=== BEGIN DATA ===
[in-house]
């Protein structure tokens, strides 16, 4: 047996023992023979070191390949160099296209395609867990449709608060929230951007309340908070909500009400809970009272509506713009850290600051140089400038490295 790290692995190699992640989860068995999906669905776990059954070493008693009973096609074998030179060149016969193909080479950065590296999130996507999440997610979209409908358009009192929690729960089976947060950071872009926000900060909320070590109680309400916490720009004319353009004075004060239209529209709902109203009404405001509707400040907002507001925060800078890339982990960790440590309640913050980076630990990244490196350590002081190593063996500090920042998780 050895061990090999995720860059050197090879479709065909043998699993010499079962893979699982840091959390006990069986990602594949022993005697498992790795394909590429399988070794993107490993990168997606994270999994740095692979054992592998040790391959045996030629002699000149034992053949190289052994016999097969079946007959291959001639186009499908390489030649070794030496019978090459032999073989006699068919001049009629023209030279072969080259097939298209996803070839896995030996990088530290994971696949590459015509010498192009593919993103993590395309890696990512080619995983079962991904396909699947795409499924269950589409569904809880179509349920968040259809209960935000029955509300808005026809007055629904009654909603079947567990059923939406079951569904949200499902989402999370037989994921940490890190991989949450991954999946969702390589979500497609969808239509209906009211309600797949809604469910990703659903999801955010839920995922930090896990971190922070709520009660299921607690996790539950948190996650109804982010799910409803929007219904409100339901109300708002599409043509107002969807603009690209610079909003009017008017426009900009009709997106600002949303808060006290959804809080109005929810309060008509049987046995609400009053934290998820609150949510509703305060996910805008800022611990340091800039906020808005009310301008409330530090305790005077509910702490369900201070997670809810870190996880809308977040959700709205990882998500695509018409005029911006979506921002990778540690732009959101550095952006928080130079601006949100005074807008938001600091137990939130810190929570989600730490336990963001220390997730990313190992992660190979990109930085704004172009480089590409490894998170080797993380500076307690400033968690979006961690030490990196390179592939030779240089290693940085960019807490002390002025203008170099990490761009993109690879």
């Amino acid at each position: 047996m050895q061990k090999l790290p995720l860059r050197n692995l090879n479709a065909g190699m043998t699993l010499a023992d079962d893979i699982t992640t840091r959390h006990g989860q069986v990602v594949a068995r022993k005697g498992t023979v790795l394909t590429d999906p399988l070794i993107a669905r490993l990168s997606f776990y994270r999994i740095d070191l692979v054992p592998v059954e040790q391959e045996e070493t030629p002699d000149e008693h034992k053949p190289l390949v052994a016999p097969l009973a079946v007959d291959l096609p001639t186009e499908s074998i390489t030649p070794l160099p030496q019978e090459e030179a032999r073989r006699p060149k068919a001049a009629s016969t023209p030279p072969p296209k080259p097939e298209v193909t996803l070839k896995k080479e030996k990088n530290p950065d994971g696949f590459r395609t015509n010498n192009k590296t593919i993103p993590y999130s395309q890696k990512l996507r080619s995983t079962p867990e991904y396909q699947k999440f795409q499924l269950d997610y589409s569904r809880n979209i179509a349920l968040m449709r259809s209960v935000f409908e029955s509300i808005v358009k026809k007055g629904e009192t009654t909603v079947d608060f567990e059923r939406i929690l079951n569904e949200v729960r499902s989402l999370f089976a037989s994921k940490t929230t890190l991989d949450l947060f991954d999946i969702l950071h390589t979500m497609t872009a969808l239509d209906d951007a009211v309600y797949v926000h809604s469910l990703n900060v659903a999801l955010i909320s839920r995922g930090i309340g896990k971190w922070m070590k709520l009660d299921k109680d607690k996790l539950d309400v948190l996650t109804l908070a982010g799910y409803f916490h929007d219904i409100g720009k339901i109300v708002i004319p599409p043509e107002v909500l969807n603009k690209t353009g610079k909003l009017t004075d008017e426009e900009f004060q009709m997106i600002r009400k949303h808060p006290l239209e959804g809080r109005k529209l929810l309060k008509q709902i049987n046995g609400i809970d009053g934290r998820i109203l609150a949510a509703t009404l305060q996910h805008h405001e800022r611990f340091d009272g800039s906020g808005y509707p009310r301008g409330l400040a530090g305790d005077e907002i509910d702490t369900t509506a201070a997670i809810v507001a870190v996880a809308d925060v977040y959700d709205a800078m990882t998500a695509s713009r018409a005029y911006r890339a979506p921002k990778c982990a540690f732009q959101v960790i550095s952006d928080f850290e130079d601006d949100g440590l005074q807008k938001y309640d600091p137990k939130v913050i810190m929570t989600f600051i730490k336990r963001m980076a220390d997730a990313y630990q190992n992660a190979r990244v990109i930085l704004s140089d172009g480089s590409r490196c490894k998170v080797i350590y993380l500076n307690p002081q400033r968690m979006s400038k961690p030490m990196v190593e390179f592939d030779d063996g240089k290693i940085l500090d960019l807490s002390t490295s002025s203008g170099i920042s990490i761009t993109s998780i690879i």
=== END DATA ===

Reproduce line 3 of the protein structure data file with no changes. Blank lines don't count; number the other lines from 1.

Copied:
């Amino acid at each position: 047996m050895q061990k090999l790290p995720l860059r050197n692995l090879n479709a065909g190699m043998t699993l010499a023992d079962d893979i699982t992640t840091r959390h006990g989860q069986v990602v594949a068995r022993k005697g498992t023979v790795l394909t590429d999906p399988l070794i993107a669905r490993l990168s997606f776990y994270r999994i740095d070191l692979v054992p592998v059954e040790q391959e045996e070493t030629p002699d000149e008693h034992k053949p190289l390949v052994a016999p097969l009973a079946v007959d291959l096609p001639t186009e499908s074998i390489t030649p070794l160099p030496q019978e090459e030179a032999r073989r006699p060149k068919a001049a009629s016969t023209p030279p072969p296209k080259p097939e298209v193909t996803l070839k896995k080479e030996k990088n530290p950065d994971g696949f590459r395609t015509n010498n192009k590296t593919i993103p993590y999130s395309q890696k990512l996507r080619s995983t079962p867990e991904y396909q699947k999440f795409q499924l269950d997610y589409s569904r809880n979209i179509a349920l968040m449709r259809s209960v935000f409908e029955s509300i808005v358009k026809k007055g629904e009192t009654t909603v079947d608060f567990e059923r939406i929690l079951n569904e949200v729960r499902s989402l999370f089976a037989s994921k940490t929230t890190l991989d949450l947060f991954d999946i969702l950071h390589t979500m497609t872009a969808l239509d209906d951007a009211v309600y797949v926000h809604s469910l990703n900060v659903a999801l955010i909320s839920r995922g930090i309340g896990k971190w922070m070590k709520l009660d299921k109680d607690k996790l539950d309400v948190l996650t109804l908070a982010g799910y409803f916490h929007d219904i409100g720009k339901i109300v708002i004319p599409p043509e107002v909500l969807n603009k690209t353009g610079k909003l009017t004075d008017e426009e900009f004060q009709m997106i600002r009400k949303h808060p006290l239209e959804g809080r109005k529209l929810l309060k008509q709902i049987n046995g609400i809970d009053g934290r998820i109203l609150a949510a509703t009404l305060q996910h805008h405001e800022r611990f340091d009272g800039s906020g808005y509707p009310r301008g409330l400040a530090g305790d005077e907002i509910d702490t369900t509506a201070a997670i809810v507001a870190v996880a809308d925060v977040y959700d709205a800078m990882t998500a695509s713009r018409a005029y911006r890339a979506p921002k990778c982990a540690f732009q959101v960790i550095s952006d928080f850290e130079d601006d949100g440590l005074q807008k938001y309640d600091p137990k939130v913050i810190m929570t989600f600051i730490k336990r963001m980076a220390d997730a990313y630990q190992n992660a190979r990244v990109i930085l704004s140089d172009g480089s590409r490196c490894k998170v080797i350590y993380l500076n307690p002081q400033r968690m979006s400038k961690p030490m990196v190593e390179f592939d030779d063996g240089k290693i940085l500090d960019l807490s002390t490295s002025s203008g170099i920042s990490i761009t993109s998780i690879i």